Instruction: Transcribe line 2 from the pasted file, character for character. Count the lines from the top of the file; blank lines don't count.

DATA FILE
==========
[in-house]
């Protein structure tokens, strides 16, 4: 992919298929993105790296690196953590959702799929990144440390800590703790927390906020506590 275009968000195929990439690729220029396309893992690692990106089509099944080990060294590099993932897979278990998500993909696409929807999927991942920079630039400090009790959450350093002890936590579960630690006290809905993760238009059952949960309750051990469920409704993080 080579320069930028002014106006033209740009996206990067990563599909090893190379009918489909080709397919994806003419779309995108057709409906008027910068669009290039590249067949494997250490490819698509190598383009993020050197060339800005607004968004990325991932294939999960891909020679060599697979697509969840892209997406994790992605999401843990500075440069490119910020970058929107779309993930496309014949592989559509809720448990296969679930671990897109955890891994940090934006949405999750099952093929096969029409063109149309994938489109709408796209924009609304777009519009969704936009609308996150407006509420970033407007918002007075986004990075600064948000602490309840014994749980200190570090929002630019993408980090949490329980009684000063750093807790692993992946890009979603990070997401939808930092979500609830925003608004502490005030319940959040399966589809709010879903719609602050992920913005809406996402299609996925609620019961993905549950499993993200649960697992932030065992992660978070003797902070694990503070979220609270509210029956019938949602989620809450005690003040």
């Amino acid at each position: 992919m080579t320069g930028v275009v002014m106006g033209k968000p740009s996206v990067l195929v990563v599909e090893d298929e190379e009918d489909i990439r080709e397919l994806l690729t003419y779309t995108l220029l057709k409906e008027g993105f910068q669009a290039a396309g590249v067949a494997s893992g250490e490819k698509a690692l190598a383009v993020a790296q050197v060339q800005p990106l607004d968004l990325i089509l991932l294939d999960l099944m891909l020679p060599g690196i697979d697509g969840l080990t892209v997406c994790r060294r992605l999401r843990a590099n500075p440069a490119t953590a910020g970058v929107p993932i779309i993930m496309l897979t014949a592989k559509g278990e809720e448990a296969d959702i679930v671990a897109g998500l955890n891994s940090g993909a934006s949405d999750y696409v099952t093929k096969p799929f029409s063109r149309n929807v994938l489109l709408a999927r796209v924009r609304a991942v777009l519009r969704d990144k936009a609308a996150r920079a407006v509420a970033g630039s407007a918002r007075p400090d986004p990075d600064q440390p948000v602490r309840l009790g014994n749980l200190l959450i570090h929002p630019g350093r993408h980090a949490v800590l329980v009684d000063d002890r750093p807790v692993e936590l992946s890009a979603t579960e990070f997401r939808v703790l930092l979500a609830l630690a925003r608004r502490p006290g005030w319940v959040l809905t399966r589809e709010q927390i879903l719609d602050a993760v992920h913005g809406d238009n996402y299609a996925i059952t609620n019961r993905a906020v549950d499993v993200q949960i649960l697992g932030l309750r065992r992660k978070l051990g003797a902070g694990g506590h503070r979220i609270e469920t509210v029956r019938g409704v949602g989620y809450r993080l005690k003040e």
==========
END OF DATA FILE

């Protein structure tokens, strides 16, 4: 992919298929993105790296690196953590959702799929990144440390800590703790927390906020506590 275009968000195929990439690729220029396309893992690692990106089509099944080990060294590099993932897979278990998500993909696409929807999927991942920079630039400090009790959450350093002890936590579960630690006290809905993760238009059952949960309750051990469920409704993080 080579320069930028002014106006033209740009996206990067990563599909090893190379009918489909080709397919994806003419779309995108057709409906008027910068669009290039590249067949494997250490490819698509190598383009993020050197060339800005607004968004990325991932294939999960891909020679060599697979697509969840892209997406994790992605999401843990500075440069490119910020970058929107779309993930496309014949592989559509809720448990296969679930671990897109955890891994940090934006949405999750099952093929096969029409063109149309994938489109709408796209924009609304777009519009969704936009609308996150407006509420970033407007918002007075986004990075600064948000602490309840014994749980200190570090929002630019993408980090949490329980009684000063750093807790692993992946890009979603990070997401939808930092979500609830925003608004502490005030319940959040399966589809709010879903719609602050992920913005809406996402299609996925609620019961993905549950499993993200649960697992932030065992992660978070003797902070694990503070979220609270509210029956019938949602989620809450005690003040």